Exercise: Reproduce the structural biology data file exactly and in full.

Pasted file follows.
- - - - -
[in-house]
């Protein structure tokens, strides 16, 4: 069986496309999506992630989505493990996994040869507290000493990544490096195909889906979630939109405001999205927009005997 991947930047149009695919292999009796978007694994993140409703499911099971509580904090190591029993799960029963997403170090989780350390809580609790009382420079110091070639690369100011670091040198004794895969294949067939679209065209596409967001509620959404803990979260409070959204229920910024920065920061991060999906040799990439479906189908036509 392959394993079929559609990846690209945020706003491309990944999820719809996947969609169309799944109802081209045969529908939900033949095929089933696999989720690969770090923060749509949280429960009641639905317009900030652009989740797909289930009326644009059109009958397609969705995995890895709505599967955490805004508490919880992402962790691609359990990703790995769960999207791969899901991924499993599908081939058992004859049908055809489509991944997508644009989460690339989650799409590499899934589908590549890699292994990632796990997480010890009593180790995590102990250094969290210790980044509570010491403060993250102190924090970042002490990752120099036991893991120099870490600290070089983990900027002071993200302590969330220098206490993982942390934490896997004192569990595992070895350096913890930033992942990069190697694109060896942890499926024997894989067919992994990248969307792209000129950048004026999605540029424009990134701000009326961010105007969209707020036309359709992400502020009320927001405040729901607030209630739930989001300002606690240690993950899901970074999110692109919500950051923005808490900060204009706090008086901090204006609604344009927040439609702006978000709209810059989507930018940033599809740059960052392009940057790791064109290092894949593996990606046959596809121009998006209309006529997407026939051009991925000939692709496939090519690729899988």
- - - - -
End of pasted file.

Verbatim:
[in-house]
């Protein structure tokens, strides 16, 4: 069986496309999506992630989505493990996994040869507290000493990544490096195909889906979630939109405001999205927009005997 991947930047149009695919292999009796978007694994993140409703499911099971509580904090190591029993799960029963997403170090989780350390809580609790009382420079110091070639690369100011670091040198004794895969294949067939679209065209596409967001509620959404803990979260409070959204229920910024920065920061991060999906040799990439479906189908036509 392959394993079929559609990846690209945020706003491309990944999820719809996947969609169309799944109802081209045969529908939900033949095929089933696999989720690969770090923060749509949280429960009641639905317009900030652009989740797909289930009326644009059109009958397609969705995995890895709505599967955490805004508490919880992402962790691609359990990703790995769960999207791969899901991924499993599908081939058992004859049908055809489509991944997508644009989460690339989650799409590499899934589908590549890699292994990632796990997480010890009593180790995590102990250094969290210790980044509570010491403060993250102190924090970042002490990752120099036991893991120099870490600290070089983990900027002071993200302590969330220098206490993982942390934490896997004192569990595992070895350096913890930033992942990069190697694109060896942890499926024997894989067919992994990248969307792209000129950048004026999605540029424009990134701000009326961010105007969209707020036309359709992400502020009320927001405040729901607030209630739930989001300002606690240690993950899901970074999110692109919500950051923005808490900060204009706090008086901090204006609604344009927040439609702006978000709209810059989507930018940033599809740059960052392009940057790791064109290092894949593996990606046959596809121009998006209309006529997407026939051009991925000939692709496939090519690729899988």